Well over a decade ago, long before we were married, and long before we actually for real considered the possibility of having children, Paul and I got into a ridiculous fight, in a bar of course, about whether or not our hypothetical future children would be raised vegetarian.
The details are fuzzy, but I recall the fight starting about whose last name our children would have (Niko has both of our last names) and I told Paul that we could use his last name so long as our children were vegetarian. The fight blew up, as they do, and I stomped out of the bar, walked home in the rain, all the while drunk-dialling my friends on my Nokia flip phone to rant about the patriarchy.
I clung to my wish of having vegetarian children for a really long time. But the reality is that this is a mixed household. I am vegetarian (lacto-ovo if you want to get technical) and Paul is not. Having said that, Paul isn’t a meat-every-night-of-the-week kind of guy. He often has fish on Fridays and a steak on Saturdays and other than turkey slices in his sandwiches, that’s pretty much it. We prepare vegetarian main dishes and if he’s in the mood he does meat on the side. It isn’t complicated and it doesn’t bother me.
When it came to introducing Niko to new foods, once we graduated from purées to more solid things, I was of the opinion that, within reason, whatever we were eating in front of him he should be allowed to try. And on the matter of meat, it didn’t feel right to tell him that he wasn’t allowed to try something that his father, or another family member, was eating.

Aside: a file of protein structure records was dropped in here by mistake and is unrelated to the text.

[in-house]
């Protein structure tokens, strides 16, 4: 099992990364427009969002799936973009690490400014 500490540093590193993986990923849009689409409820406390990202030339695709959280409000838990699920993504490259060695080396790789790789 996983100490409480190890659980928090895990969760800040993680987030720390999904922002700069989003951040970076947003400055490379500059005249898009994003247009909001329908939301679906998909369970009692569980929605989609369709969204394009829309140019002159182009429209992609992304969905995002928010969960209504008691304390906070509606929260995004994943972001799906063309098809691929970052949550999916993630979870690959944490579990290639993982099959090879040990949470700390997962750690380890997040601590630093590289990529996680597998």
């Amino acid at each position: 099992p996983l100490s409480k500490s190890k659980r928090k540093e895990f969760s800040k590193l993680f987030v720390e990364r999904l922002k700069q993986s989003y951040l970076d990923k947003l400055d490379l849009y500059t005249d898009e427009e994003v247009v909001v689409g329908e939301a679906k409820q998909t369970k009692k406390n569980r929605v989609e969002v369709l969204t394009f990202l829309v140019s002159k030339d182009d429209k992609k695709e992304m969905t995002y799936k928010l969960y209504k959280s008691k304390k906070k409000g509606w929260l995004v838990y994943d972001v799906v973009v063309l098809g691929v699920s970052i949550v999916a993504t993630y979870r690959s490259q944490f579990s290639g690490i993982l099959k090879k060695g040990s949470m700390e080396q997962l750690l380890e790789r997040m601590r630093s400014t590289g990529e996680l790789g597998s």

And so, here we are. I have a child whose two favourite foods appear to be pretzels (I scrape the salt off as best I can) and Swedish meatballs. On a night when all other food is getting squished between his little fingers and dropped on the ground, I can put a bowl of meatballs in front of him and he will eat them with great gusto. And honestly, it makes me happy. He’s exploring food, he’s figuring out who he is, and his tastes will change over time. Ultimately it’s more important to me to raise an open-minded eater than one who follows a specific set of parameters, especially parameters that he did not choose himself.
He does also eat veggie nuggets enthusiastically (really, anything bound together with cheese and egg and breadcrumbs is a hit) and is a fan of beans in many forms. He loves the black bean ragout featured here, and this vegan chili, loaded with vegetables, three kinds of beans, and quinoa, was a big hit.
Vegetarian chili is one of my favourite things to make a big batch of and stash in the freezer. Lucky for me, this recipe makes a lot! It’s such an easy and comforting meal, and having the beans, veggies, and quinoa all in it together makes it a one-pot meal. I love having big bowls topped with avocado and cilantro, with corn chips for scooping up bites of the flavourful stew. It’s also great on a baked potato, as the filling in a vegan sloppy joe, or even as the base of a spicy breakfast bowl with an egg on top. And it freezes like a dream, so you can always have chili on hand for a busy day.
Head on over to Oh My Veggies for the recipe!